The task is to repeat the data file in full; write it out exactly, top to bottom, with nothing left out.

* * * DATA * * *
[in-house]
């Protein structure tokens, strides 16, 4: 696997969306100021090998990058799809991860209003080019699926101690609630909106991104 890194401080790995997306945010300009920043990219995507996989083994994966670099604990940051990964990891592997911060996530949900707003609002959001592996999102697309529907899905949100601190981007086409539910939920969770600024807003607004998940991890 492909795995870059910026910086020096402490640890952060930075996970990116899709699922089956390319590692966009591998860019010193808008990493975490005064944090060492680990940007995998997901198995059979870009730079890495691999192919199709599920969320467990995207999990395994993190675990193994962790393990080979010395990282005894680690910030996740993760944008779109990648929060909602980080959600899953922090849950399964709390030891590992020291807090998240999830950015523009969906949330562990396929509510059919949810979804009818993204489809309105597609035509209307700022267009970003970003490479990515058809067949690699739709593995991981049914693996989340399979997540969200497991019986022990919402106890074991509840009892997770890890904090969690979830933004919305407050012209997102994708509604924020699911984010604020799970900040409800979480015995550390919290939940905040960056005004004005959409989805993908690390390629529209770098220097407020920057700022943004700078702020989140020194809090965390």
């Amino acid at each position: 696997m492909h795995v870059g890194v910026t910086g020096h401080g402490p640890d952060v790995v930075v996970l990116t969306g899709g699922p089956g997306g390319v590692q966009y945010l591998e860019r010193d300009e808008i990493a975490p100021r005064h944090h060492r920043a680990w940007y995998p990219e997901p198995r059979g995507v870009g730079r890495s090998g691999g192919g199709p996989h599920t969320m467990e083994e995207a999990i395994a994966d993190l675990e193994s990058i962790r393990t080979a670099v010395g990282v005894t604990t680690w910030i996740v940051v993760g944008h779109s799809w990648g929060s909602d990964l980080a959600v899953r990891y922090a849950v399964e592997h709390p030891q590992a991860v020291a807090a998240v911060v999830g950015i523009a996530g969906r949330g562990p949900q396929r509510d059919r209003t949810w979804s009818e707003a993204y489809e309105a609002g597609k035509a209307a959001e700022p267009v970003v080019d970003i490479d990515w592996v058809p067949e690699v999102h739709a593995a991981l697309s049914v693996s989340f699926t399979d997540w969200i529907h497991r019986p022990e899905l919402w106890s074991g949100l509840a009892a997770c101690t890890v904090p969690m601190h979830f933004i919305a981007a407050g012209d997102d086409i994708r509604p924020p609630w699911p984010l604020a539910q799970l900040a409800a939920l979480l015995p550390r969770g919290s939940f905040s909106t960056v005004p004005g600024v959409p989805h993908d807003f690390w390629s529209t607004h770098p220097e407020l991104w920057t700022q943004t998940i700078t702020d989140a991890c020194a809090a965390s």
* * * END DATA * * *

[in-house]
């Protein structure tokens, strides 16, 4: 696997969306100021090998990058799809991860209003080019699926101690609630909106991104 890194401080790995997306945010300009920043990219995507996989083994994966670099604990940051990964990891592997911060996530949900707003609002959001592996999102697309529907899905949100601190981007086409539910939920969770600024807003607004998940991890 492909795995870059910026910086020096402490640890952060930075996970990116899709699922089956390319590692966009591998860019010193808008990493975490005064944090060492680990940007995998997901198995059979870009730079890495691999192919199709599920969320467990995207999990395994993190675990193994962790393990080979010395990282005894680690910030996740993760944008779109990648929060909602980080959600899953922090849950399964709390030891590992020291807090998240999830950015523009969906949330562990396929509510059919949810979804009818993204489809309105597609035509209307700022267009970003970003490479990515058809067949690699739709593995991981049914693996989340399979997540969200497991019986022990919402106890074991509840009892997770890890904090969690979830933004919305407050012209997102994708509604924020699911984010604020799970900040409800979480015995550390919290939940905040960056005004004005959409989805993908690390390629529209770098220097407020920057700022943004700078702020989140020194809090965390």
């Amino acid at each position: 696997m492909h795995v870059g890194v910026t910086g020096h401080g402490p640890d952060v790995v930075v996970l990116t969306g899709g699922p089956g997306g390319v590692q966009y945010l591998e860019r010193d300009e808008i990493a975490p100021r005064h944090h060492r920043a680990w940007y995998p990219e997901p198995r059979g995507v870009g730079r890495s090998g691999g192919g199709p996989h599920t969320m467990e083994e995207a999990i395994a994966d993190l675990e193994s990058i962790r393990t080979a670099v010395g990282v005894t604990t680690w910030i996740v940051v993760g944008h779109s799809w990648g929060s909602d990964l980080a959600v899953r990891y922090a849950v399964e592997h709390p030891q590992a991860v020291a807090a998240v911060v999830g950015i523009a996530g969906r949330g562990p949900q396929r509510d059919r209003t949810w979804s009818e707003a993204y489809e309105a609002g597609k035509a209307a959001e700022p267009v970003v080019d970003i490479d990515w592996v058809p067949e690699v999102h739709a593995a991981l697309s049914v693996s989340f699926t399979d997540w969200i529907h497991r019986p022990e899905l919402w106890s074991g949100l509840a009892a997770c101690t890890v904090p969690m601190h979830f933004i919305a981007a407050g012209d997102d086409i994708r509604p924020p609630w699911p984010l604020a539910q799970l900040a409800a939920l979480l015995p550390r969770g919290s939940f905040s909106t960056v005004p004005g600024v959409p989805h993908d807003f690390w390629s529209t607004h770098p220097e407020l991104w920057t700022q943004t998940i700078t702020d989140a991890c020194a809090a965390s």